As you may have heard (again and again!) the US Consumer Product Safety Commission has predicted that in-line injuries are going to double next year. The projected rise is partly due to the fact that so many novices bought in-lines this year. But, according to Consumer Product Safety Commission Chairman, Ann Brown, that's not the main reason.
A great percentage of next year's injuries could be prevented if skaters wore protective gear. The Consumer Product Safety Commission recommends that at a minimum, all skaters should wear a helmet and wrist guards every time they go for a roll. Knee and elbow pads are a must for learning new skills, skating hills, and for such aggressive disciplines as "vert" skating, stairs, etc. Street hockey should be played in full protective gear.
Injuries could be reduced even further if first-timers are given the opportunity to learn skating basics from qualified shop personnel, a local IISA-Certified instructor, or a book such as Get Rolling.
Skaters are dangerous to themselves and to others until they can learn to turn and stop, so they should be provided a safe, traffic-free environment for practicing their first in-line strokes. Ideally, the first few moments on in-lines should be spent on in-door/outdoor carpeting or a dry lawn.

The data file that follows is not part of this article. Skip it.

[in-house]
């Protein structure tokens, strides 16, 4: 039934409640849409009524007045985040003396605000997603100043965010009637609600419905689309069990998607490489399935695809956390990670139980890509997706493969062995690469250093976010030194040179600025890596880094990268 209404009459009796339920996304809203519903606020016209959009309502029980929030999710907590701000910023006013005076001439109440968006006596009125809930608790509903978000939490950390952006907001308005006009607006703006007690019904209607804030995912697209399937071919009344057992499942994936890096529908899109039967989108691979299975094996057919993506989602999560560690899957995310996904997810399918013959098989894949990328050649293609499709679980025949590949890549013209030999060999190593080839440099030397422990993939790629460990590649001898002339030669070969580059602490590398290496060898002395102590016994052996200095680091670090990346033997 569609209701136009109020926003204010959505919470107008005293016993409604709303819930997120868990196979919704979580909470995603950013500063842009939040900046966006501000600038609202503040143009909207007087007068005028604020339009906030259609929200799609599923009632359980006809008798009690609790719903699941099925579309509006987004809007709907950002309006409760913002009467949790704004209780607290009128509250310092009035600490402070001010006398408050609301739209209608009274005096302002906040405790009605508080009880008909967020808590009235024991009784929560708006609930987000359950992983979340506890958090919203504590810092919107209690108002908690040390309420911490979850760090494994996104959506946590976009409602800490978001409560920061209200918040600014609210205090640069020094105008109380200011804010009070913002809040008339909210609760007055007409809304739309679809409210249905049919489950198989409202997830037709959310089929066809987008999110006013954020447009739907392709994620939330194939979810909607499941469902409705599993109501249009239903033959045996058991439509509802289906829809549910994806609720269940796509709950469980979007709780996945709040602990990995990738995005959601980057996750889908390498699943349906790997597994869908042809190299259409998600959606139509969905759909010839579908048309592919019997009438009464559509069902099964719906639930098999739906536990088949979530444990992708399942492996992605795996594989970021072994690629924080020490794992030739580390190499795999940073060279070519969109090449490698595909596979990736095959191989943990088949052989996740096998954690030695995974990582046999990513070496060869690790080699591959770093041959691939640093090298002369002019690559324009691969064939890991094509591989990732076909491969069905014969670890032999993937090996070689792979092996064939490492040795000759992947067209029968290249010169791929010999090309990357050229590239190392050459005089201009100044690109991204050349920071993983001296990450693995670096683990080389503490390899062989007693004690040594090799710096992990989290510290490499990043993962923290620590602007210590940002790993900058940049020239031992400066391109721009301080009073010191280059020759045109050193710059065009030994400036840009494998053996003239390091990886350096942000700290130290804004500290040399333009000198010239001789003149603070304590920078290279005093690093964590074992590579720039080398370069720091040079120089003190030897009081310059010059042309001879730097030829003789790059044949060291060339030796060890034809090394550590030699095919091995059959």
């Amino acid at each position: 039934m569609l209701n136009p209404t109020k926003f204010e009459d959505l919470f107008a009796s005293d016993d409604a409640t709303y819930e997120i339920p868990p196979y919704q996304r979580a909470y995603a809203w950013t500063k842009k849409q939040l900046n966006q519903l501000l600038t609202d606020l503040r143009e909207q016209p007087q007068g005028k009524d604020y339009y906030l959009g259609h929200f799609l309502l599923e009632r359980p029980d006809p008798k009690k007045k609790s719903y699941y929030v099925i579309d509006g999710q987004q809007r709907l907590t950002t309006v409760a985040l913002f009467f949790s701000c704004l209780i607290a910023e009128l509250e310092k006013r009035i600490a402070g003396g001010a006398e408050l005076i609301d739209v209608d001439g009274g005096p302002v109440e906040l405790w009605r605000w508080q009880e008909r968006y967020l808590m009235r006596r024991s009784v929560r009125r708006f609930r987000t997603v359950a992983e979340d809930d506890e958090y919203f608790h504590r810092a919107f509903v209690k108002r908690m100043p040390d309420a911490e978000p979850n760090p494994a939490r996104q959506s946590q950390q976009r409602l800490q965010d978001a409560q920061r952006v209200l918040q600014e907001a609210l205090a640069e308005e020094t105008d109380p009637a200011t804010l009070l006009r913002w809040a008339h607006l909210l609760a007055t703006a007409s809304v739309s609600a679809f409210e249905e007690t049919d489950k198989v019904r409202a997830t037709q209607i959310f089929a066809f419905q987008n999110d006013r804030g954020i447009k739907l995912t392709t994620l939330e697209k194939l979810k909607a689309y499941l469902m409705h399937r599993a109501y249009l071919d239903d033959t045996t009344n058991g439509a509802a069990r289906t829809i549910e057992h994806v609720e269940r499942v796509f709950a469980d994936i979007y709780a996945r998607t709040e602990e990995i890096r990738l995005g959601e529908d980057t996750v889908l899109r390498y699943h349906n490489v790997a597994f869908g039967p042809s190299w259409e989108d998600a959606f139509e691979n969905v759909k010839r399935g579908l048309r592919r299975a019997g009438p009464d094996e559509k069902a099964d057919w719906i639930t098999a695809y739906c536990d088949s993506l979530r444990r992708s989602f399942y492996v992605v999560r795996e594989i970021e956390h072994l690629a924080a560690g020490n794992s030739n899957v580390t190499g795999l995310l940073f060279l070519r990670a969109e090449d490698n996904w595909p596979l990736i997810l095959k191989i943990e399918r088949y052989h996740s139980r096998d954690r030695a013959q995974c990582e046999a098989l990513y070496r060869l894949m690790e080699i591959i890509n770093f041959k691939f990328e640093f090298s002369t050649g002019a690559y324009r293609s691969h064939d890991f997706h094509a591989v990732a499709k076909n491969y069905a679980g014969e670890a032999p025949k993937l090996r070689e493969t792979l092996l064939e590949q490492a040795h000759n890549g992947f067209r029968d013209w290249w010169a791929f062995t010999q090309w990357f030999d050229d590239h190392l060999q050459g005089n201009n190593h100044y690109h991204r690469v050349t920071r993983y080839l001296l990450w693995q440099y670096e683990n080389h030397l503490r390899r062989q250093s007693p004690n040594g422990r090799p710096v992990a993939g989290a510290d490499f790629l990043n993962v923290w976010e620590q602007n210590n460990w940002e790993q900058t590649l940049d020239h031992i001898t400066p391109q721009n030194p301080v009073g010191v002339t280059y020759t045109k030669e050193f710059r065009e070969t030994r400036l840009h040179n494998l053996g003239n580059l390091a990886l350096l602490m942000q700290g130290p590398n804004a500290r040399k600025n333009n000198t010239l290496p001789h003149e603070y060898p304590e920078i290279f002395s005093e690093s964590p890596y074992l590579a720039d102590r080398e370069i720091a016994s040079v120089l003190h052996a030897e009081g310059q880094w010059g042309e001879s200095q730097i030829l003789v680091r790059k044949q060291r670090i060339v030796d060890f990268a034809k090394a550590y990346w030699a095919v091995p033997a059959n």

It is the third injury factor that is the least controllable: an attitude that leads to "high risk behavior." Unfortunately, the group least likely to wear protective gear is also the group of skaters most likely to skate outside their skill level.
Youngsters "too cool" to wear a helmet and pads are far too willing to take on hills, stairs and traffic before they have the necessary skills. Though these kids may survive to become future roller hockey stars or Olympic in-line free-stylers, this is still the group that will run the sport's injury numbers up.
In-line skating can be enjoyed safely by people of all ages and backgrounds: 99.35 percent of skaters will skate without injury during the time period the Consumer Product Safety Commission study mentions. As long as we take control of our safety by wearing protective gear, mastering the basics, and skating within our limits, we won't become statistics for future studies.
Now all we need to do is figure out how to reach the folks in that other slice of the safety pie.